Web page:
From William Shakespeare's series of history dramas to Sir Walter Scott and George R.R. Martin's A Song of Ice and Fire, not to mention the smash-hit TV show Game of Thrones, the British civil war of 1455 to 1485 has inspired writers more than any other.
Ed West's My Kingdom for a Horse illuminates the bloody war fought for thirty long years between the descendants of King Edward III in a battle for the throne. Named after the emblems used by the two leading families, the Houses of York and Lancaster, the title of the conflict gives it a romantic feel that probably wasn't as apparent to those on the battlefield having swords shoved into their eyes. And, for all the lovely heraldry and glamorous costumes of the era, the war saw the complete breakdown of the medieval code of chivalry in which prisoners were spared, which makes it even better drama. In 1460-61 alone, twelve noblemen were killed in the field and six were beheaded off it, removing a third of the English peerage.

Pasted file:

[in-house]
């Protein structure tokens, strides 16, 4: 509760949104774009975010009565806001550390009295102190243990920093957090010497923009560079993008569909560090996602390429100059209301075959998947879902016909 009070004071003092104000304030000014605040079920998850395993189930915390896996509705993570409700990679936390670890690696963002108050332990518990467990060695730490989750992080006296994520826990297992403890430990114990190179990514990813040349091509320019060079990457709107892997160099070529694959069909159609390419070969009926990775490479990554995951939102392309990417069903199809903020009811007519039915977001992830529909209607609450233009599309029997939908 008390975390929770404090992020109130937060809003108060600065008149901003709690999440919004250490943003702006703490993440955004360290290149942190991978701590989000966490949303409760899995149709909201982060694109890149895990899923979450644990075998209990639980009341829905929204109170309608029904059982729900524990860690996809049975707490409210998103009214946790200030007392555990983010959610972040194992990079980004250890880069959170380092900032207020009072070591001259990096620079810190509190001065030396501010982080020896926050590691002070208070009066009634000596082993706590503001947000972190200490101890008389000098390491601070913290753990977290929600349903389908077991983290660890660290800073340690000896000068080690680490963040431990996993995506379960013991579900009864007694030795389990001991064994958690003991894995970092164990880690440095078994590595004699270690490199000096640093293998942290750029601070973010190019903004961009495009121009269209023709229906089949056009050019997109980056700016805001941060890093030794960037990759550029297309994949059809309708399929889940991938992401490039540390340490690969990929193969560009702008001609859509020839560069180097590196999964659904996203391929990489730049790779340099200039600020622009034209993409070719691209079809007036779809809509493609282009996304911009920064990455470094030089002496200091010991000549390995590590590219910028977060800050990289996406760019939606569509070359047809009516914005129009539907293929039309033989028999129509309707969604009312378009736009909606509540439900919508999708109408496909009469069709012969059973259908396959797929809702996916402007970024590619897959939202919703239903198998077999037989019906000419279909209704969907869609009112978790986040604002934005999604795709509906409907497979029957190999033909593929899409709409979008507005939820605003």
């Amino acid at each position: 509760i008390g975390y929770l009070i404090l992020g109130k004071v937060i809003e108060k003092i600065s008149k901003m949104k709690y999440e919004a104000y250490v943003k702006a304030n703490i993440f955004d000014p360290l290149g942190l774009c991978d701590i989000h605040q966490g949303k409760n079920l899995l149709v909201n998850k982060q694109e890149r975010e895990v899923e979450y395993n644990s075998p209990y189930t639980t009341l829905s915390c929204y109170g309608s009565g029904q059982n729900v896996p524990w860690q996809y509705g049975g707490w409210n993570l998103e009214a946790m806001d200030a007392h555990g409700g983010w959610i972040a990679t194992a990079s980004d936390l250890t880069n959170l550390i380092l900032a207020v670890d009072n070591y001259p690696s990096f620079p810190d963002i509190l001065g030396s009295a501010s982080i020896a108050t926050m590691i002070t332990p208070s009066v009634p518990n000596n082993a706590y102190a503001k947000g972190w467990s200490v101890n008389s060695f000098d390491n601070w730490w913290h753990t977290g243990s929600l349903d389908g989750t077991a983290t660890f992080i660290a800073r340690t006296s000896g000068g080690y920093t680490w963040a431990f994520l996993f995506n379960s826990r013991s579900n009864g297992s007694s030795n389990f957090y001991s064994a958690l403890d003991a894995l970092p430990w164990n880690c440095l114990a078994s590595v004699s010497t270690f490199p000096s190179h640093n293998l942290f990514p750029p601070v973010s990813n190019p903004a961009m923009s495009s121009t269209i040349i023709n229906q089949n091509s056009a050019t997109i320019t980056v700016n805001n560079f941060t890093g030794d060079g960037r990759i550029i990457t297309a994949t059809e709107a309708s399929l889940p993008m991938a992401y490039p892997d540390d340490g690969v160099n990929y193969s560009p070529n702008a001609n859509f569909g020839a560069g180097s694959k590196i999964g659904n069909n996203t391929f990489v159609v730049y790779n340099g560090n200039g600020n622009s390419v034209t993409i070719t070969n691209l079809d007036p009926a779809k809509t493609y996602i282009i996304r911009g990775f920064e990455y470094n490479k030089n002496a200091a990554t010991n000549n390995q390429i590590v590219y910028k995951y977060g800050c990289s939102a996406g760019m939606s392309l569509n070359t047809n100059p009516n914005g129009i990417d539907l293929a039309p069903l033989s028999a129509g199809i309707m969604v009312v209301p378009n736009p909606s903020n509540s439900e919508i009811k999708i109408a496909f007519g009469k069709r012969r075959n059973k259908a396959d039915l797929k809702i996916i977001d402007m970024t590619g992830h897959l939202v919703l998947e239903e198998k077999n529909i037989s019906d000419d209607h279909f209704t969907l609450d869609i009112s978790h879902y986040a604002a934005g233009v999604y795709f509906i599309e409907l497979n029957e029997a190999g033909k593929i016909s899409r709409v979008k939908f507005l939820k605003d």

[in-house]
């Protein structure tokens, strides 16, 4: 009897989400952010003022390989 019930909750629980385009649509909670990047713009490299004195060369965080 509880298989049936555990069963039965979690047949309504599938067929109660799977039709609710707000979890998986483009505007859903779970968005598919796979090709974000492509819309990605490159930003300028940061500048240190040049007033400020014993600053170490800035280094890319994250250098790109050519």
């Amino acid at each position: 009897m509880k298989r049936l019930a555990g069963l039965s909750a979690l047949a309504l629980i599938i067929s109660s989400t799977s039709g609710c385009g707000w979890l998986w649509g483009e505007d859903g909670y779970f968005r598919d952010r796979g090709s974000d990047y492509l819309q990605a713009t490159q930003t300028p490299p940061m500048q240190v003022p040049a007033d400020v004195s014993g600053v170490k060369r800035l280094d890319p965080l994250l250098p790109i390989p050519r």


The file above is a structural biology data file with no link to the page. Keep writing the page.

Written in the spirit of a black comedy, My Kingdom for a Horse is an ideal introduction for anyone interested in one of history's most insane wars. Featuring some of history's most infamous figures, including the insane King Henry VI, whose madness triggered the breakdown, and the wicked Richard III, who murdered his young nephews to take the throne, this fifth entry in West's A Very, Very Short History of England series is a must for fans of British history.
Ed West is the recently appointed associate director of UK2020, a British policy think tank. Before that, Ed was deputy editor of the Catholic Herald and a frequent contributor to the Daily Telegraph, Evening Standard, Daily Express, and the Guardian. He is a popular British twitter personality and blogs for the Spectator. He currently lives in London.